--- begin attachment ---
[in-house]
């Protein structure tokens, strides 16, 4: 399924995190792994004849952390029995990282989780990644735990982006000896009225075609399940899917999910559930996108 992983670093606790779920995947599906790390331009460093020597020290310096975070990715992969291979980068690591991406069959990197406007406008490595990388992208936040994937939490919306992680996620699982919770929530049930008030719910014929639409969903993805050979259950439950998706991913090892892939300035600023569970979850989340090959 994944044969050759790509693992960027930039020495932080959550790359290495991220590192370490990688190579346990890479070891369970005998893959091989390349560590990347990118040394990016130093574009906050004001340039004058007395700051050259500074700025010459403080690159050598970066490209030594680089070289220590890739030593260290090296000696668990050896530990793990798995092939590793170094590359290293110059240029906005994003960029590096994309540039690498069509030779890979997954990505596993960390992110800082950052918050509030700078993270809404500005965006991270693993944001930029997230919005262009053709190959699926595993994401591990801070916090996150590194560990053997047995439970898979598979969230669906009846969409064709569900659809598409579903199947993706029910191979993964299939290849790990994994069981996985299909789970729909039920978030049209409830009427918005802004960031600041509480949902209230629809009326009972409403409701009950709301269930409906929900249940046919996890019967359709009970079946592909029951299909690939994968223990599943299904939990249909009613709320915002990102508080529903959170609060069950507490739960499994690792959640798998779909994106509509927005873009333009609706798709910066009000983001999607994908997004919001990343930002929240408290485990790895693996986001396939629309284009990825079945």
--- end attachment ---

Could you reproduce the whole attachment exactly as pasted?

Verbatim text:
[in-house]
């Protein structure tokens, strides 16, 4: 399924995190792994004849952390029995990282989780990644735990982006000896009225075609399940899917999910559930996108 992983670093606790779920995947599906790390331009460093020597020290310096975070990715992969291979980068690591991406069959990197406007406008490595990388992208936040994937939490919306992680996620699982919770929530049930008030719910014929639409969903993805050979259950439950998706991913090892892939300035600023569970979850989340090959 994944044969050759790509693992960027930039020495932080959550790359290495991220590192370490990688190579346990890479070891369970005998893959091989390349560590990347990118040394990016130093574009906050004001340039004058007395700051050259500074700025010459403080690159050598970066490209030594680089070289220590890739030593260290090296000696668990050896530990793990798995092939590793170094590359290293110059240029906005994003960029590096994309540039690498069509030779890979997954990505596993960390992110800082950052918050509030700078993270809404500005965006991270693993944001930029997230919005262009053709190959699926595993994401591990801070916090996150590194560990053997047995439970898979598979969230669906009846969409064709569900659809598409579903199947993706029910191979993964299939290849790990994994069981996985299909789970729909039920978030049209409830009427918005802004960031600041509480949902209230629809009326009972409403409701009950709301269930409906929900249940046919996890019967359709009970079946592909029951299909690939994968223990599943299904939990249909009613709320915002990102508080529903959170609060069950507490739960499994690792959640798998779909994106509509927005873009333009609706798709910066009000983001999607994908997004919001990343930002929240408290485990790895693996986001396939629309284009990825079945």